Tip of the Week

Roll with the punches! Life is gonna smack you right in the face when you don't expect it. If you're head's on straight, you're certainly gonna handle it just fine. Roll with it. Complain a little bit, and let it go.

Wednesday, March 10, 2010

Watson Wednesday: Oh, Colorado (Where the Wind Comes Sweeping Down the Plains)

Goal Number Four: I will snowboard six times.

{If you’ve been paying attention you will notice that I skipped number three. Well diligent reader, I’m going to hold off my third goal (losing 6 pounds by my birthday, April 12) since it's only March. Instead I’m going to tackle and destroy goal numero quatro.}

I’m from Colorado. This large rectangular state is home to, among other things, 1) people who think it’s appropriate to drive 50mph in the fast lane 2) the Denver Broncos 3) Chipotle 4) and some of the best ski resorts in the country. In my childhood years I was forced to reverently observe this regional ritual of skiing. My mom (who moved West for the mountains) enrolled me in skiing lessons at an early age. Every weekend we would wake up early, get dressed in the appropriate garb, and drive the hour or so to the ski resort with the expectation that I would come to love the sacrament of snowy downhill slipping and sliding. These lessons were meant to instruct me in the culture of my people and make me a more assimilated Coloradan, but mostly they functioned to free my mother from the burden of an uncoordinated six year old while she enjoyed runs on her own.

Of course, with most things of this nature, I grew up and started to resent the whole event. I didn’t want to get up early, dress up like a marshmallow, and strap sticks to my feet just so I could slip down a hill and play “Don’t hit the tree or the tourist.” Arguments ensued and eventually we stopped going.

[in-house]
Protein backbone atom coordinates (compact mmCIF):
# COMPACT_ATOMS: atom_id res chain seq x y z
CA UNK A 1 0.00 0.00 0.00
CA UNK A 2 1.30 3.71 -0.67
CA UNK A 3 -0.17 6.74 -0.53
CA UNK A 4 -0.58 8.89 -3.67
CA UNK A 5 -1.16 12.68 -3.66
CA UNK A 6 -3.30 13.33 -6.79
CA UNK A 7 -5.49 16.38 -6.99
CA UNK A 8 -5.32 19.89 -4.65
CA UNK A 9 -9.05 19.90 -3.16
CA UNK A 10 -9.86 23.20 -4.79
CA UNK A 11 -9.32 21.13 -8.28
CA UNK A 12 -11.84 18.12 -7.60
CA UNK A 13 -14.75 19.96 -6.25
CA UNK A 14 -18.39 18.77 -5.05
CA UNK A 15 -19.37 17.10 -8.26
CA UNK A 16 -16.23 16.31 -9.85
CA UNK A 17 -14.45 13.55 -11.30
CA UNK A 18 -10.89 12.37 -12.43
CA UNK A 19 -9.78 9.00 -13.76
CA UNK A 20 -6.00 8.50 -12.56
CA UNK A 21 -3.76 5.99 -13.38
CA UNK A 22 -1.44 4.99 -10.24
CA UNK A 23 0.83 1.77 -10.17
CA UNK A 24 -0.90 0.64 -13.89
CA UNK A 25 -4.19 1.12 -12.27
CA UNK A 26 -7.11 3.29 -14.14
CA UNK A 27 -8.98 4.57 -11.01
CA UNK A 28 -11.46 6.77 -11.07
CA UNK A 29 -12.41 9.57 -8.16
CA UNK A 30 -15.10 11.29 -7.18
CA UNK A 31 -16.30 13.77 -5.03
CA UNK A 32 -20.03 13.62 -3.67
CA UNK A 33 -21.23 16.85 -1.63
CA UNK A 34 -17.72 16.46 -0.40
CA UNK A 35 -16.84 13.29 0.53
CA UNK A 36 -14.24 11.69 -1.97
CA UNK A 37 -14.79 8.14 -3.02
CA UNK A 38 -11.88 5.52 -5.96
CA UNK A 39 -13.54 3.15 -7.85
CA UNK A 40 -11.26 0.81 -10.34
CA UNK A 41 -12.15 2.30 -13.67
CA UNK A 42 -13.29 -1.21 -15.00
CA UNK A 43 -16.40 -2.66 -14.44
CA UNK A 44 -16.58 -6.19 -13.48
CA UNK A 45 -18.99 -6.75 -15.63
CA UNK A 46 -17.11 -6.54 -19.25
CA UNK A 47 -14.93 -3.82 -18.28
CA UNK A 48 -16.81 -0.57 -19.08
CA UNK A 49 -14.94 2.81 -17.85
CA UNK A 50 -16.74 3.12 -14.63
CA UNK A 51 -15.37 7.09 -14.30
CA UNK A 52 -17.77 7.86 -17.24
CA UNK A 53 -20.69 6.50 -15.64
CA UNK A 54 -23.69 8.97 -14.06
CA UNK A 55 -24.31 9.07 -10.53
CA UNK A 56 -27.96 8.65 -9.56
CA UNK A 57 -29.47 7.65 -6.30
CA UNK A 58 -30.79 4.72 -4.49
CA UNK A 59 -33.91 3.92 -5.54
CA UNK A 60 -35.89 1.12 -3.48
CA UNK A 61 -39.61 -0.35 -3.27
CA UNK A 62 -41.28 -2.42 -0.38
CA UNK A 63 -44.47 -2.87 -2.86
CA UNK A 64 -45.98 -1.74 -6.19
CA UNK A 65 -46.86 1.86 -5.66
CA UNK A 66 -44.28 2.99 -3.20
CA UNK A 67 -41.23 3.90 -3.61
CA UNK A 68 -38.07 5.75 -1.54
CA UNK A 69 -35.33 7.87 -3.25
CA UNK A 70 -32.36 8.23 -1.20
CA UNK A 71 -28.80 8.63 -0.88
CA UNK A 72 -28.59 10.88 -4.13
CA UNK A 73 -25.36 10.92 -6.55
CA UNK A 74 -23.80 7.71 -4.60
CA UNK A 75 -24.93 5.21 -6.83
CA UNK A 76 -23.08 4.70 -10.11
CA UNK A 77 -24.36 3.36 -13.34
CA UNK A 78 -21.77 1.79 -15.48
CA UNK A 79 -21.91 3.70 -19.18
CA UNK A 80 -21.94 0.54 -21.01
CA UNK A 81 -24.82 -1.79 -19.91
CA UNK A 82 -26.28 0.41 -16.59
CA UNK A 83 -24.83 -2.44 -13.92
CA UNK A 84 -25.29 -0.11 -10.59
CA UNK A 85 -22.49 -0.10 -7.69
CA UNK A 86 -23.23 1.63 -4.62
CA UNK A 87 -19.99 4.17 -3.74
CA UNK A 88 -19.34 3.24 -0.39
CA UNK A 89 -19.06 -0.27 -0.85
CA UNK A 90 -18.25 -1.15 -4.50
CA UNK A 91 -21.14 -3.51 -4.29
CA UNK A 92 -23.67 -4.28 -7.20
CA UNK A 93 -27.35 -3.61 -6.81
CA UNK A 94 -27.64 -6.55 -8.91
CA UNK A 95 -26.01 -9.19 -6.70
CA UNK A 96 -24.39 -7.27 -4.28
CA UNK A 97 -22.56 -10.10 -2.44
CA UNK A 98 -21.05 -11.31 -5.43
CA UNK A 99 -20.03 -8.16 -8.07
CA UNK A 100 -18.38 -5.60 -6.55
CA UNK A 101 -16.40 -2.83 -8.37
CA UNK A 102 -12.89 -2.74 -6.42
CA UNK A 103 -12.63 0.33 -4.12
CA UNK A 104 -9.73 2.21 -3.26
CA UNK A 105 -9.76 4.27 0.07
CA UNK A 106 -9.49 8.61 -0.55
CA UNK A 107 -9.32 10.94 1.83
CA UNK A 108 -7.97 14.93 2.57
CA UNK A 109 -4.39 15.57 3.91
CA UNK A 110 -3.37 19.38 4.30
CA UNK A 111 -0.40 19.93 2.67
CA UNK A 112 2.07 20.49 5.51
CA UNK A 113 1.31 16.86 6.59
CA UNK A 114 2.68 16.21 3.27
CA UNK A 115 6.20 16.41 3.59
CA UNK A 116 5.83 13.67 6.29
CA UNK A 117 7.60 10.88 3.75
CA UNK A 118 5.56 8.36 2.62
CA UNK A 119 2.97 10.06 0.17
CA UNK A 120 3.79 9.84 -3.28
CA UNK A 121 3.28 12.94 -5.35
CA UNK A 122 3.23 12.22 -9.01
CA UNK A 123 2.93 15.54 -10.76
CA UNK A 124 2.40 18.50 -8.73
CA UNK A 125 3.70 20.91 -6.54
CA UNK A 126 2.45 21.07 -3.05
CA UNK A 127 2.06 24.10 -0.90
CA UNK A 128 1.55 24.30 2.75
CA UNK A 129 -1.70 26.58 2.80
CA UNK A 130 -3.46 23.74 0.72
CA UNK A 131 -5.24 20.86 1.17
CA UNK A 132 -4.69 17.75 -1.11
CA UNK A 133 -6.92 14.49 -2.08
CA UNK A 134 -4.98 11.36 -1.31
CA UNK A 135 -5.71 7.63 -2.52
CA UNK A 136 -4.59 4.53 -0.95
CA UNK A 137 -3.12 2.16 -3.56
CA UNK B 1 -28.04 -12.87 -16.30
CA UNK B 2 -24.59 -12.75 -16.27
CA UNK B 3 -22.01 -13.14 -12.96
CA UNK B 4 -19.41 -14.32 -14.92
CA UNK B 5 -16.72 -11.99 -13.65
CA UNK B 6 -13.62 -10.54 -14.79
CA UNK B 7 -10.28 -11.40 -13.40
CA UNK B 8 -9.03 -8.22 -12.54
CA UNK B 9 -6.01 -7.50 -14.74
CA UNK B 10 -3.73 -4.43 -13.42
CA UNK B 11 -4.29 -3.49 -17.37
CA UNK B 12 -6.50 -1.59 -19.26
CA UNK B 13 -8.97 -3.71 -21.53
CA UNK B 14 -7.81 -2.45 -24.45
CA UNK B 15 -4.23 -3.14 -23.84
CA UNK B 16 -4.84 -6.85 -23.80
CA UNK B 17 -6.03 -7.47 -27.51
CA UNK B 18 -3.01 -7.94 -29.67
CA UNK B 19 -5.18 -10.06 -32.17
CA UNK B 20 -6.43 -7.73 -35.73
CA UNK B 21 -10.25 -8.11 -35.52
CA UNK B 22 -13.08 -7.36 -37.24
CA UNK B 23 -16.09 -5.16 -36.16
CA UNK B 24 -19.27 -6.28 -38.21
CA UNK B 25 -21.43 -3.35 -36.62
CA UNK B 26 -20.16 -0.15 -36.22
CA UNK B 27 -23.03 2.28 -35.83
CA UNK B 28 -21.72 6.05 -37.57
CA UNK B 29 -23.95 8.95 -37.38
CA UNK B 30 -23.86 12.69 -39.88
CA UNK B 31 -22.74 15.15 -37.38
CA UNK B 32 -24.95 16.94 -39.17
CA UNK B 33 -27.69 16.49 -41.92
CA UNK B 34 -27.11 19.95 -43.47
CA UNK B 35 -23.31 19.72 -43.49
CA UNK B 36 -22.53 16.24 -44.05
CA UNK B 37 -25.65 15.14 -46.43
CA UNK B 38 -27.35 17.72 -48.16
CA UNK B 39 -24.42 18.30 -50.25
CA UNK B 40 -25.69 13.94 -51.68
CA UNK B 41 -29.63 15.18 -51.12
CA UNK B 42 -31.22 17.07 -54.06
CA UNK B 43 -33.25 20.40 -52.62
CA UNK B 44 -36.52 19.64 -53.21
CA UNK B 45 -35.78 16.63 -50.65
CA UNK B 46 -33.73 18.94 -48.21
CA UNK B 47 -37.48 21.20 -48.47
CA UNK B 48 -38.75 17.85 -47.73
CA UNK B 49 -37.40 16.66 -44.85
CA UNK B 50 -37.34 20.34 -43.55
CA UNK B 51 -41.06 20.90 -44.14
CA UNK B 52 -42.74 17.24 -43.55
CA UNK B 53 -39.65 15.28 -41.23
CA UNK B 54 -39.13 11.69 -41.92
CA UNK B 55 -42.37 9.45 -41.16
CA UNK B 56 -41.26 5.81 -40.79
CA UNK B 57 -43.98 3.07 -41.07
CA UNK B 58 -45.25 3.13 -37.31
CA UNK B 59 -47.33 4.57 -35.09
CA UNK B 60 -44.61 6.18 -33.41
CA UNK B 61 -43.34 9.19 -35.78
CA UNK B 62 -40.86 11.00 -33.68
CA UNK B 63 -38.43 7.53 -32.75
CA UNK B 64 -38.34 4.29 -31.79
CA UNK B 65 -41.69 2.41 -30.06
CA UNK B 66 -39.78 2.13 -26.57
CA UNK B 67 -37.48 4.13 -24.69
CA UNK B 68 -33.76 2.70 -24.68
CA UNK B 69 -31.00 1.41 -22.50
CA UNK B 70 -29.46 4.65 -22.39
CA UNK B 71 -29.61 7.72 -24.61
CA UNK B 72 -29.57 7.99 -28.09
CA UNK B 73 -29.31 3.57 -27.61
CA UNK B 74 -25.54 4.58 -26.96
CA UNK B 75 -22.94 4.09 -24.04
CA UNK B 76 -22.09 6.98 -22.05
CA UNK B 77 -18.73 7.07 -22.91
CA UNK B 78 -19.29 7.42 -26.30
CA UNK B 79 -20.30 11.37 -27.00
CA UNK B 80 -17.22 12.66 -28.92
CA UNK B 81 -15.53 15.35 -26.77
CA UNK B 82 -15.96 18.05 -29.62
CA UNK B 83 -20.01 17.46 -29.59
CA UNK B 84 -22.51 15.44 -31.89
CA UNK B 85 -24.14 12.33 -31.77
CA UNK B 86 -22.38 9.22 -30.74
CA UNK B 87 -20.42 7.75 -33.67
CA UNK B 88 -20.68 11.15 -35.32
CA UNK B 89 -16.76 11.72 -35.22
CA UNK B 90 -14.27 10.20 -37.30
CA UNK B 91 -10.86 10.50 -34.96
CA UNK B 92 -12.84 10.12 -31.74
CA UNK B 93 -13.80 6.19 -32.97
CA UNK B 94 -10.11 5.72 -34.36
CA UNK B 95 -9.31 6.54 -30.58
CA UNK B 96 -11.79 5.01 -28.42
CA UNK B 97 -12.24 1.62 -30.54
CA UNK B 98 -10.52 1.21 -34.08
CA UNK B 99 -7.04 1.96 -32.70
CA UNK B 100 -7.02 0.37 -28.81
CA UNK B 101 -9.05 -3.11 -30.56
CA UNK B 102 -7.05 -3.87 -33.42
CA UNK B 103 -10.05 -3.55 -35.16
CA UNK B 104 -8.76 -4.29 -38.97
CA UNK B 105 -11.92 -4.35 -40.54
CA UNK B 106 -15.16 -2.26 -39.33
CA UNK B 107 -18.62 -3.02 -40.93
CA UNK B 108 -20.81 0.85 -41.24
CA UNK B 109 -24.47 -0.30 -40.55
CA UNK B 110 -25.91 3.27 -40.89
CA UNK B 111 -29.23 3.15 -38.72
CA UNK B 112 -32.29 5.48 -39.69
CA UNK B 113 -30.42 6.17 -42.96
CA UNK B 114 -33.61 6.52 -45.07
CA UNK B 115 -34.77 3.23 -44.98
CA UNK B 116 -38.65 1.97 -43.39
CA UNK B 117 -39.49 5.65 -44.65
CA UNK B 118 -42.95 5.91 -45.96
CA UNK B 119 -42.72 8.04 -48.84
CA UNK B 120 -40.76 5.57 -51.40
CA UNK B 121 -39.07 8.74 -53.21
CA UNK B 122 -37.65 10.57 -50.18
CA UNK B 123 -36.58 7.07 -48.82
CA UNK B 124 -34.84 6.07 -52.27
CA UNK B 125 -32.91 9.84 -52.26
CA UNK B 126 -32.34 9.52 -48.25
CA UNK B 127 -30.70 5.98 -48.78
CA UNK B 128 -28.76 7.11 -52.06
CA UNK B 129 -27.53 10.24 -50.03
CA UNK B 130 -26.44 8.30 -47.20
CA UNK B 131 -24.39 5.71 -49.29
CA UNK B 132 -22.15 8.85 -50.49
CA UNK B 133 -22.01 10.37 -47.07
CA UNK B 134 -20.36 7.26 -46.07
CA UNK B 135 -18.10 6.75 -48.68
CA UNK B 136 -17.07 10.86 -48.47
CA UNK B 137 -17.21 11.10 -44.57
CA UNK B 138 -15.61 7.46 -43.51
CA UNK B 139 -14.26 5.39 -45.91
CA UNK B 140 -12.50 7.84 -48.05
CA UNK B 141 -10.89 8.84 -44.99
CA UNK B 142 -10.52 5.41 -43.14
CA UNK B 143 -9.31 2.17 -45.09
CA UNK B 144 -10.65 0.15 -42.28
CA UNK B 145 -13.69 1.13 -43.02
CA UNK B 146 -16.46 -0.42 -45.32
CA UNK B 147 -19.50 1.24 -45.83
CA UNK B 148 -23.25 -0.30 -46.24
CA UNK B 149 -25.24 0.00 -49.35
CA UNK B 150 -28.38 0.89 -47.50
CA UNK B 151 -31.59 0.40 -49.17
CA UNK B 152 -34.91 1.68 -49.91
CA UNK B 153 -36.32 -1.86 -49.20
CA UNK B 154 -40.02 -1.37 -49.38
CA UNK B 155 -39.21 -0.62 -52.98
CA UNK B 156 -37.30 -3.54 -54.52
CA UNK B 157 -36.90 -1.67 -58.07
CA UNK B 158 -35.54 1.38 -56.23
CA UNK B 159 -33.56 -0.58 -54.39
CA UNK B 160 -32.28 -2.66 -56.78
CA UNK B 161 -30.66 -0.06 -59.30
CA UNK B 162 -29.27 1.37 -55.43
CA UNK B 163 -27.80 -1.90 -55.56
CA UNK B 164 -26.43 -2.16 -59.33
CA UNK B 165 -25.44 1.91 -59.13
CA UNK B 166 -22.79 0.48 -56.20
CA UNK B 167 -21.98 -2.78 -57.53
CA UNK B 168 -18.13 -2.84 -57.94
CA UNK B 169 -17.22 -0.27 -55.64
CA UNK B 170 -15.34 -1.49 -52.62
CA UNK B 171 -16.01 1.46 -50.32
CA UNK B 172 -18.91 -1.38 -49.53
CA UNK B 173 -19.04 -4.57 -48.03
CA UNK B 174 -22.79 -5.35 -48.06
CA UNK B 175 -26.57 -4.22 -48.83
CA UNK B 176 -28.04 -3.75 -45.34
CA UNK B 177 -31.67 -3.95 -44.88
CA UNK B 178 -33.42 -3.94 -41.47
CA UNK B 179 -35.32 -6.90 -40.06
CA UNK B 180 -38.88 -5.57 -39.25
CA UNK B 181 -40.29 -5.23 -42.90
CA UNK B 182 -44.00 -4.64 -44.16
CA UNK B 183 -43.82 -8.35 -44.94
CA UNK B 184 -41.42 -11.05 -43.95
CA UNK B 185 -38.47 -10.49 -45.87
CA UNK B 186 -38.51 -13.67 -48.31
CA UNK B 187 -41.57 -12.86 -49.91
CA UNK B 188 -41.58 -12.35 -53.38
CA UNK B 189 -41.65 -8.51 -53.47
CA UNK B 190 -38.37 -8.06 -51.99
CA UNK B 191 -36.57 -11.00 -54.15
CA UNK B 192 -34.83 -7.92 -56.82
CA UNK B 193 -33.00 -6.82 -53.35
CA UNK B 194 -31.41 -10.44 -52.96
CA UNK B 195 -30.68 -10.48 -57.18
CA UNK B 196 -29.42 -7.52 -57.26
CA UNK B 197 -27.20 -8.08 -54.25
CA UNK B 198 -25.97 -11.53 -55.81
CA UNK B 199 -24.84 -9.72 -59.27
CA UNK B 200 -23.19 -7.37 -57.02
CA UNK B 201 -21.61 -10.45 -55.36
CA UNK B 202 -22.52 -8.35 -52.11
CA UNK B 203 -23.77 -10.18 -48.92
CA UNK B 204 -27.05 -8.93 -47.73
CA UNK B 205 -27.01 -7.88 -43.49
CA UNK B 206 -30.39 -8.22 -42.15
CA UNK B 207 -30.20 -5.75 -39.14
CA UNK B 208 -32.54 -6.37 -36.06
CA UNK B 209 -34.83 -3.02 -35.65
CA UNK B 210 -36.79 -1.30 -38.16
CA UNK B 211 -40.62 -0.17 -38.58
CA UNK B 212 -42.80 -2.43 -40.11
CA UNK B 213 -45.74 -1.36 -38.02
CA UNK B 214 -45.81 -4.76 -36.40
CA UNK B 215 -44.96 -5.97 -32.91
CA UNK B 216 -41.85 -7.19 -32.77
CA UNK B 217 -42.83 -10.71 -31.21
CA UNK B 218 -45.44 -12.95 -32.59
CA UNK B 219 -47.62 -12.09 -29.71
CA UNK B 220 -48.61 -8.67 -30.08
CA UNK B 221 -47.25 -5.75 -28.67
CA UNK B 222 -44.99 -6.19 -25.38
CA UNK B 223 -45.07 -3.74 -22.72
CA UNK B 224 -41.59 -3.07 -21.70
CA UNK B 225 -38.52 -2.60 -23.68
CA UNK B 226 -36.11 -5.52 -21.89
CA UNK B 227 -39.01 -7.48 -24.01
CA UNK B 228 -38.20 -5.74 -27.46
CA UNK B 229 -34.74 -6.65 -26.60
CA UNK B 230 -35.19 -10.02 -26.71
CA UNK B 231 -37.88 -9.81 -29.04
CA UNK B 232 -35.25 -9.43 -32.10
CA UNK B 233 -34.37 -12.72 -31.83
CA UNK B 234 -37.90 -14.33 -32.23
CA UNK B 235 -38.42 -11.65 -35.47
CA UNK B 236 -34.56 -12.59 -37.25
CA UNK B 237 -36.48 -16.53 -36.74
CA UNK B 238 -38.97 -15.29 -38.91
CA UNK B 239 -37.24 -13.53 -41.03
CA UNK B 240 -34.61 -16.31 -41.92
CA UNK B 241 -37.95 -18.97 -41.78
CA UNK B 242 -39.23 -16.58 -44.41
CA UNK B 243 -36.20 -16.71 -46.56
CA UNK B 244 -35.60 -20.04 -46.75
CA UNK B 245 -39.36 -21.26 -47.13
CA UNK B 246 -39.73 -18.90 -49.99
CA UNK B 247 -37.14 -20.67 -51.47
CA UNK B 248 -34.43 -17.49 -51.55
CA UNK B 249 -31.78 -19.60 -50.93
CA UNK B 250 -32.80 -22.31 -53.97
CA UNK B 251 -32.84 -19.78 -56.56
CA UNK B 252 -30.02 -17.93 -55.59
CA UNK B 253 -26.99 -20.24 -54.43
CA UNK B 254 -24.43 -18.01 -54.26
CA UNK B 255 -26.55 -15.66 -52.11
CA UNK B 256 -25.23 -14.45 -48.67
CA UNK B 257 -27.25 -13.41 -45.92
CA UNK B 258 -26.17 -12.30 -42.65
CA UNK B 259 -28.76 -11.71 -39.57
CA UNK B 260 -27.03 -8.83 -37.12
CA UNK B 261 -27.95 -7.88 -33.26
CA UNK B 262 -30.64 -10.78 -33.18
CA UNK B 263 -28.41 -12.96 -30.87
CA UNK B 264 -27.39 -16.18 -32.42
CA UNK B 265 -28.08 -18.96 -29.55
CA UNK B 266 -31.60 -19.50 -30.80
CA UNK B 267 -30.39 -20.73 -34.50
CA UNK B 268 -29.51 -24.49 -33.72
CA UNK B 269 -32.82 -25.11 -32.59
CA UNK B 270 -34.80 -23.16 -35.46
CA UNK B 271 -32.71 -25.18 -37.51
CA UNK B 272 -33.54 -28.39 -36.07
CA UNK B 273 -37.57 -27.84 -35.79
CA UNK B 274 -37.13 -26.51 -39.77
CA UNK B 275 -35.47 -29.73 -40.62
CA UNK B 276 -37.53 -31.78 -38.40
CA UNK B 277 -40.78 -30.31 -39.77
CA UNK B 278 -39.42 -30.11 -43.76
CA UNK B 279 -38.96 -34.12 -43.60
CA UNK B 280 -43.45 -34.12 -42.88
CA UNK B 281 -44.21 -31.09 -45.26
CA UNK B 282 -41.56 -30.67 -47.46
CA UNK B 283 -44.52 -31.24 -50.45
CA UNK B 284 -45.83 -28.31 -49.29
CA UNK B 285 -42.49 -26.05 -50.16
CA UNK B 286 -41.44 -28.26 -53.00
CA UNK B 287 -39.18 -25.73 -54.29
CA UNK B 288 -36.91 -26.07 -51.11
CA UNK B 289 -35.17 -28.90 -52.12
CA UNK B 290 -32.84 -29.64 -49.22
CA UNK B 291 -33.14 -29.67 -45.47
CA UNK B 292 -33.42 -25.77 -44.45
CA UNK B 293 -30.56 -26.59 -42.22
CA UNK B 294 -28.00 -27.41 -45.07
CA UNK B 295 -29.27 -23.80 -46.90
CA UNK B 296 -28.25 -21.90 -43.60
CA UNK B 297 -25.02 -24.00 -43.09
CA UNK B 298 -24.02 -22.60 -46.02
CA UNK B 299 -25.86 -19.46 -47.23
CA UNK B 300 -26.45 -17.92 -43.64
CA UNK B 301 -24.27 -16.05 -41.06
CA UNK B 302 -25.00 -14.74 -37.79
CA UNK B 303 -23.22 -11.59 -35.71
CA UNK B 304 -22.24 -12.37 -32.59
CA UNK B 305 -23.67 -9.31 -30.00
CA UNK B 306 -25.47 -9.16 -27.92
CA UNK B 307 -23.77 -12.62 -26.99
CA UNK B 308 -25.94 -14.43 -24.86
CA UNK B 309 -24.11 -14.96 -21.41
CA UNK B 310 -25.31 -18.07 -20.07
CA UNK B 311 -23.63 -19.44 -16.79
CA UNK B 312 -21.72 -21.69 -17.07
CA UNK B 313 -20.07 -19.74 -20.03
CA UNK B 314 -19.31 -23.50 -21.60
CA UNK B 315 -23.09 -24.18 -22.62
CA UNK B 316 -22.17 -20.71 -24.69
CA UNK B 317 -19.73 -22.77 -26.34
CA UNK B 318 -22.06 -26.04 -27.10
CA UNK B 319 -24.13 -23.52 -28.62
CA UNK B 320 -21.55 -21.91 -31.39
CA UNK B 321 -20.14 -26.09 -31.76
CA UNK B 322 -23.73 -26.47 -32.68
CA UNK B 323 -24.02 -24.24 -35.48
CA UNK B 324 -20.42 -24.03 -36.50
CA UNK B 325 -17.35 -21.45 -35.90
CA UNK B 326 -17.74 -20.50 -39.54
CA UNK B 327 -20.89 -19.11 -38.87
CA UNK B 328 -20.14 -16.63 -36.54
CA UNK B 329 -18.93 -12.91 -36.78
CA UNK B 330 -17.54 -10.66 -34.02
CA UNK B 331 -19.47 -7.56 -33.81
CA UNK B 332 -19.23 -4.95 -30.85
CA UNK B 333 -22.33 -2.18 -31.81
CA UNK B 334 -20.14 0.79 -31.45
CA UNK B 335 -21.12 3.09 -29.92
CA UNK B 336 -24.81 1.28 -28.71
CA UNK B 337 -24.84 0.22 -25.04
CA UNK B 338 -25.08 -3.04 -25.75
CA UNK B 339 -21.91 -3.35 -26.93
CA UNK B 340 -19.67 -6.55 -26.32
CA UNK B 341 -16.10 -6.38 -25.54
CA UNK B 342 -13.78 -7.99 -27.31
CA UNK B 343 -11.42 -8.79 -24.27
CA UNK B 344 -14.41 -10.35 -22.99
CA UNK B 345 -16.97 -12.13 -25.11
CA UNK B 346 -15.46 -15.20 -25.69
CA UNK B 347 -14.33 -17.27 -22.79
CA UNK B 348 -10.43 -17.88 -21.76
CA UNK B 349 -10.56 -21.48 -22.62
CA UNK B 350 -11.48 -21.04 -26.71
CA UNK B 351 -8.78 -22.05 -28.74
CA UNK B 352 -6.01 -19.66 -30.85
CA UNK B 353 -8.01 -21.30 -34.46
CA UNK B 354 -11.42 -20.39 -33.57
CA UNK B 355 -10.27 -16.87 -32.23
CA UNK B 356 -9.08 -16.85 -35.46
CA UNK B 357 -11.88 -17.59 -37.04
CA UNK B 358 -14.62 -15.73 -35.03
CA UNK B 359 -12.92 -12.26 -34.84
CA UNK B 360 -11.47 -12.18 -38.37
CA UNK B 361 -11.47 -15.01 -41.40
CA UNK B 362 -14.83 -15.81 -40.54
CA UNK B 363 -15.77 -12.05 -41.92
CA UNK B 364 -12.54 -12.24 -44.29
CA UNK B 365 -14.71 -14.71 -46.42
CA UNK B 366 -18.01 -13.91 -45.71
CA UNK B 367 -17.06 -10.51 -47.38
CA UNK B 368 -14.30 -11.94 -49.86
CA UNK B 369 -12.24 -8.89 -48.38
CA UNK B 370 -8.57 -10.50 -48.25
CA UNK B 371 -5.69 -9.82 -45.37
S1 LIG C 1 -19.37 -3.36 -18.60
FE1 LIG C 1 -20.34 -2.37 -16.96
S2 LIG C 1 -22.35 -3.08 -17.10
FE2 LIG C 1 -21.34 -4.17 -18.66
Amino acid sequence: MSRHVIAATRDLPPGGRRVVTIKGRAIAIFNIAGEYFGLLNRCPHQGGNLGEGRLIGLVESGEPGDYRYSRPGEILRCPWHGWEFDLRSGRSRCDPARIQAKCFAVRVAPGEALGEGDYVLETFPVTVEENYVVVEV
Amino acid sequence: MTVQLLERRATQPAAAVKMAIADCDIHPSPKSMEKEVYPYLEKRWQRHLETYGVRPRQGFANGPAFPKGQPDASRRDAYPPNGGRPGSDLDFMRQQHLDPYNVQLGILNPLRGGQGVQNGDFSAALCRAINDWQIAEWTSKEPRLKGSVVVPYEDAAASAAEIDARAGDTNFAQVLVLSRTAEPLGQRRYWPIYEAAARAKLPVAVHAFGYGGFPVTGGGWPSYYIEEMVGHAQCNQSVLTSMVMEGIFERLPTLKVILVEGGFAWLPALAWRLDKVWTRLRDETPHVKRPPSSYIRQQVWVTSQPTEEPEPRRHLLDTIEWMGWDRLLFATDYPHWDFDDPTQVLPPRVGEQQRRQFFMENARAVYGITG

*Zip Zap!*
Fast Forward

During my junior year of high school, my mom and I were invited by family friends to spend New Year’s at their ski condo in British Columbia. We arrived in a blizzard and a proverbial winter wonderland of skiing, boarding, and the most incredible snow you can imagine. I had face planted into the Mecca of winter sports and the pilgrims who sought it out. The enthusiasm of the environment was contagious. I woke up early, battled my ski boots onto my feet (if you’ve ever worn ski boots you will understand this), clipped into my skis, and hit the mountain. As luck would have it I hit a mountain that hit back. Punch after punch sent me skidding and slipping all over the sloping battlefield and try as I might I could not reclaim the skiing glory long since lost to my youth. It was in this moment of turmoil and despair that I was converted.

As I dislodged myself from the upteenth snowbank of the day, a snowboarder went gracefully racing past. Snowboarders (for those of you not familiar with winter sports) are the vulgar, hip, and much hotter arch enemy of any two stick sporting skiier. This particular boarder was a wonder to my goggled eyes and so I resolved to ask my mom if I could trade in my chunky boots and skiis for snowboarding equipment. My mom agreed. The next day I went out with two other girls, put my new boots on, and stepped into the bindings. I felt like a champ, I could do anything, I could be anyone. Look out world! After this brief moment of ecstasy I spent half the day toe heeling down the bunny hill and the other half on my back side. Clearly the ease that I had seen in the more experienced boarder came after years of practice. I was on day one. But don’t despair! By day two I could turn (then I would fall, get up, get going, turn, and fall again.) By day three I could link two turns. By day four I was so sore I couldn’t move.

This was the beginning. I came back to Colorado and was so excited by this new activity that I started going up every weekend with friends. Even when I was at school in Ohio I would devote at least two days of my winter break to boarding. Now I’m the one who asks my mom to go to the mountains. Why? because there is nothing like it. You never know who will cut in front of you, or where a jump will be, or which edge could send you tumbling; every turn is new. You can’t anticipate anything; you are alive in every moment. No other sensation compares to turning on a snowboard, being on a mountain, knowing that if you ride harder you’ll get better and faster. The faster you go the closer you get to flying.

Your Wicked Workout Partner,
L. Watson

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